If you would have asked me before I started Car Crash Set, I would have said DJ first. Â Having started the label, I have found that I’m really comfortable with the role of A&R and I feel that it suits my strengths best. Â I am always excited by new music and want to push new sounds and that can be done as a DJ to a degree, but not nearly as much as heading a label or working on behalf of a label.
As a label head, do you utilize DJ sets as a chance to push new material or do you keep the two a bit more distant?
Absolutely. Â For club-oriented music, playing new music in a club and seeing the reaction is the best way to gauge if a song works ot not. Â How a club responds to the music really informs decision making for the label.
Can you describe your creative process? Do you approach your songs with a specific mindset or idea?
I typically start with a pretty good idea of what I want to do, what sound set I want to use, or what feeling I want to give a track. Â If possible, I try to sequence the main elements in one sitting to get all of the ideas out then go back a few days later to add or subtract things to get it to flow better. Â The final part of the process is tweaking and equalizing the individual sounds and channels so that the sit well in the final mix. Â This is usually the most time intensive part and takes a few sessions with a few days of distance between.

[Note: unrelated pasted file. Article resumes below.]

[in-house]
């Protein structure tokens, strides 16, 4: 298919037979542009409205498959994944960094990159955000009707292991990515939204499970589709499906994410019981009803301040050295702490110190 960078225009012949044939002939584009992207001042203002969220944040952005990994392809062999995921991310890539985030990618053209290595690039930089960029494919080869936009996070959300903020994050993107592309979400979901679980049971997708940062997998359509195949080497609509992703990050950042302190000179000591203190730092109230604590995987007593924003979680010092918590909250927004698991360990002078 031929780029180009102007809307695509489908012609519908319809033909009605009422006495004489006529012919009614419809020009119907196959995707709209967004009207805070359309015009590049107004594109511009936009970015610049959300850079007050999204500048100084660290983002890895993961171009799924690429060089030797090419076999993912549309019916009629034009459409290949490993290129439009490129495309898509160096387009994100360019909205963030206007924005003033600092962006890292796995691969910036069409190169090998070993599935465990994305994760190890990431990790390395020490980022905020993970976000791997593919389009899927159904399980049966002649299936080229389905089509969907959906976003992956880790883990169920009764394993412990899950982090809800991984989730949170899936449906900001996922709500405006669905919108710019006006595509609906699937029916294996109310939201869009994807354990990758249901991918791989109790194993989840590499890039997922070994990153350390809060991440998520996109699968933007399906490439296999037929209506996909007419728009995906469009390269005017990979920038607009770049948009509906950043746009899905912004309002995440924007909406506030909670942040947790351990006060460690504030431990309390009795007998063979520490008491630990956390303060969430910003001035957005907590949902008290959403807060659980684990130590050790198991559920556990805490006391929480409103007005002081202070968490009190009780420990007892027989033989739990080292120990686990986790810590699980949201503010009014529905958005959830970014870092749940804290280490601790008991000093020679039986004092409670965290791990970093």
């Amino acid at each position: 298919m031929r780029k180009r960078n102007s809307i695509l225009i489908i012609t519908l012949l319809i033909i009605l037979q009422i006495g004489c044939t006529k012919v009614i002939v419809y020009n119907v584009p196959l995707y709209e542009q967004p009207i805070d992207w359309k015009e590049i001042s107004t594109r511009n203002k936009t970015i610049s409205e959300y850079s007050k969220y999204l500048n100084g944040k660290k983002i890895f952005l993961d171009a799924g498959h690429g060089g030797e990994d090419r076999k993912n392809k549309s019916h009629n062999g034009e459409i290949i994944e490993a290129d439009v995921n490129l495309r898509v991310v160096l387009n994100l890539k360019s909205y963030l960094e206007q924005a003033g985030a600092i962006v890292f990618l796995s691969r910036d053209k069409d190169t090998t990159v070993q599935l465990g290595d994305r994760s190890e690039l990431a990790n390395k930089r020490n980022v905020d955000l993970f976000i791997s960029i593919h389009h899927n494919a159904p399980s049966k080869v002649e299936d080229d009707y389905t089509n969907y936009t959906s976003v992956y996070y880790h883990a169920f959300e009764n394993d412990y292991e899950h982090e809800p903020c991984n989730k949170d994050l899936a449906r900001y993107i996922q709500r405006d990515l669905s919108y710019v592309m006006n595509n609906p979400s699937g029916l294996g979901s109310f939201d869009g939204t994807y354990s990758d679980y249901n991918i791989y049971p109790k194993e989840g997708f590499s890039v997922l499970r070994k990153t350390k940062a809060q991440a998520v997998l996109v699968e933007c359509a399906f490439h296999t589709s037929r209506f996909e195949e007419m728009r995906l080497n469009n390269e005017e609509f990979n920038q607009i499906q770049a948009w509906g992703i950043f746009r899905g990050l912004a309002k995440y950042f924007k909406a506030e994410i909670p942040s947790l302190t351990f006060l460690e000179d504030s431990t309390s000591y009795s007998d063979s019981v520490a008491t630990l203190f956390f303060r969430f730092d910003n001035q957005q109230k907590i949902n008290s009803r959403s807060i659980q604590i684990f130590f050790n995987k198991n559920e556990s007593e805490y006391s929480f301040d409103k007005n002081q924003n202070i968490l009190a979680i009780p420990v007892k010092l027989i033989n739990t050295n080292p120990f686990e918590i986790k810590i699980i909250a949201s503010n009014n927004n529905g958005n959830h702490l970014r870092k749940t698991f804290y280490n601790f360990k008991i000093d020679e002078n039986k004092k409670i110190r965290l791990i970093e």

What do you find exciting in music at the moment? What do you think is next?
House has been really exciting to me over the past few years, which I think is easy to see in the label’s releases and in the music I’ve been recording. Â I felt like house had been really stripped of fun for a long time and so the recent return to 90s sound has been a welcome change. Â It’s finally okay to have a good time again! Â I’ve been a fan of Juke for some time and I think the best is still yet to come from that genre. Â I was lucky enough to catch DJ Rashad in Chicago this summer and it was one of the most kinetic sets I’ve seen this year. Â There is a label called Keysound in London that is at the forefront of a new wave of instrumental grime artists and that music is exciting and challenging in a similar way to early Dubstep – it’s rooted in historically British sounds, but it sounds different and dangerous and entirely unique.
There is an excellent producer from Portland called Danny Corn who recently released an EP called ‘Deep Space’ and the title track is this immense, shuddering drum machine work out. Â I played it in my most recent set and it was the track that got the biggest response. Â On a similar tip, my favorite single of the year is ‘Hackney Parrot’ by Tessela which sounds like a Baltimore Club track that has been turned inside out. Â I wish there were a dozen more songs that sounded like ‘Hackney Parrot’. One track that is in constant rotation for me is ‘It’s Not Right’ by Mak & Pasteman which was released as a white label 12″, but is worth the trouble to find. Â It’s a slinky UK garage bootleg of a popular R&B hit and I think it’s impossible not to love.